There are no express statutory rules regulating the principle of legal professional privilege in Chile, but it is possible to find the related rules in Chile.
The procedures of various legal bodies and the Code of Professional Ethics of the Chilean Bar Association (‘PEC’). The definition is based on the right of protection (adequate representation) of a client and the utter trust between clients and their lawyers that must exist.
While lawyers can be called to testify as a witness, in order not to testify before the courts about sensitive information obtained from a client, they are entitled to claim legal attorney-client privilege. The Code of Criminal Procedure and the Code of Civil Procedure accept this right.
Under the PEC, sensitive details obtained from clients should not be revealed by lawyers. Although it is not mandatory for any lawyer, member or non-member to become a member of the Chilean Bar Association to practice in Chile, all attorneys, members and non-members must comply with the provisions of the PEC and this obligation is enforceable by the courts of Chile.
The Code of Criminal Procedure (Article 303) and the Code of Civil Procedure (Article 360 No 1) contain similar clauses specifying that, as part of their legal work for a certain client, lawyers are barred from testifying in some sort of court case against the interests of clients or in conjunction with information obtained from clients.
As regards the responsibility of confidentiality, the PEC describes confidential information as “all information relating to the matters of any client that the lawyer has been notified of in relation to his or her profession” (Article 7).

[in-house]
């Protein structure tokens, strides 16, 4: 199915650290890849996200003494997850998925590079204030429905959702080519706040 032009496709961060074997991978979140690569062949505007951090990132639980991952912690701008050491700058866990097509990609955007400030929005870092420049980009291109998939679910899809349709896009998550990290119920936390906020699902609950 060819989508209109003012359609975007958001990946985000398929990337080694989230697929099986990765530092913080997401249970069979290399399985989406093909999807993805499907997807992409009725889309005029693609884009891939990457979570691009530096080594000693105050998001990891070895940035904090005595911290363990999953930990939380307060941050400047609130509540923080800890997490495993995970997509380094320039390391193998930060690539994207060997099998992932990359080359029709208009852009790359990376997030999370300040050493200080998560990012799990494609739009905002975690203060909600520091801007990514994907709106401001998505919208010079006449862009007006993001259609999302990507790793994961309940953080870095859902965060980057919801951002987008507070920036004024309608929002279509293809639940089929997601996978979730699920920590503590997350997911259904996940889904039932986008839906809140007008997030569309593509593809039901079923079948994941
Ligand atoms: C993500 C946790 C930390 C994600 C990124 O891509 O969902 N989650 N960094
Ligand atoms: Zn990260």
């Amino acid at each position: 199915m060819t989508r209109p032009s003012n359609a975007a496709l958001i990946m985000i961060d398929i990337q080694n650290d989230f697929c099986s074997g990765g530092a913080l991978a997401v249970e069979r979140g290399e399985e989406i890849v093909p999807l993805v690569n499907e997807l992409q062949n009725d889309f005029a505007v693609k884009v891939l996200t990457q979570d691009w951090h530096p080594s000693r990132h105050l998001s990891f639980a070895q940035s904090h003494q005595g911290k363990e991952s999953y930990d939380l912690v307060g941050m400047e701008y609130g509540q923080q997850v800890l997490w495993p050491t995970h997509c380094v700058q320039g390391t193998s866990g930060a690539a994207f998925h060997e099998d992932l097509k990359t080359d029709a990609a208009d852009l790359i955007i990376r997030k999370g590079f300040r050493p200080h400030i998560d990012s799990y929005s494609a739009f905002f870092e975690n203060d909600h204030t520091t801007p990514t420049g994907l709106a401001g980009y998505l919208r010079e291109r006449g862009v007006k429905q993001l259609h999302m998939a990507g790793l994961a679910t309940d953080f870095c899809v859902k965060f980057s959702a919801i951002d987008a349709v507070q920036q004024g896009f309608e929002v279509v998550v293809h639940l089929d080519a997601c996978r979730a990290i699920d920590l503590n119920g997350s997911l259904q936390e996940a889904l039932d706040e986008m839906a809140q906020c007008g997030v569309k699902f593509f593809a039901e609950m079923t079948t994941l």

Confidentiality imposes upon a lawyer the following obligations:
Prohibition on Transparency. No confidential information or records containing confidential information must be revealed by attorneys.
Care Obligation. Lawyers must apply all steps possible to protect the sensitive information of a client.
Responsibility for representatives of teams. The lawyer must take the appropriate steps to ensure that colleagues and other members of the team comply with the relevant confidential information obligations of the client and do not reveal any such information.
In addition, under the PEC, the obligation of confidentiality has a similar relation to “legal attorney-client privilege” and entitles a lawyer to refuse to testify in connection with the classified or confidential knowledge of a client before the courts.
This responsibility also protects documentation or any other computer on which confidential information is stored and also covers information generated by the lawyer on the basis of confidential information obtained, irrespective of whether it is kept by the lawyer or the client.
In fact, the Criminal Procedure Code specifies that “the seizure of communications between the accused and persons who, under the provisions of Article 303, may refrain from testifying as witnesses cannot be ordered” (Article 220).
Also after the termination of an instruction or matter, the obligation of confidentiality continues to apply. Confidentiality, however, is not an absolute right and it is possible for a lawyer to bypass it if:
Confidential data relates to a deceased individual and its disclosure can prevent the passing of a criminal judgment on an innocent suspect.
There are fair reasons for suspecting the use of legal resources to accomplish a criminal purpose (of which the lawyer was unaware).
In-house attorneys shall be subject to the same duty of care and confidentiality requirement applied to lawyers in private practice, whether they are lawyers. Lawyers are entitled to these duties because of their occupation, not because of the essence of the retainer or customer relationship and, as a consequence, this right protects any customer or prospective customer.
According to the PEC, a client is defined as a person or legal entity that has formed a professional relationship with a lawyer to provide professional services, such as legal advice, advocacy, and/or acting on behalf of the interests of an individual or legal entity. In cases where the recipient of professional services is a third party, the person or legal entity paying for the professional services is not usually the client.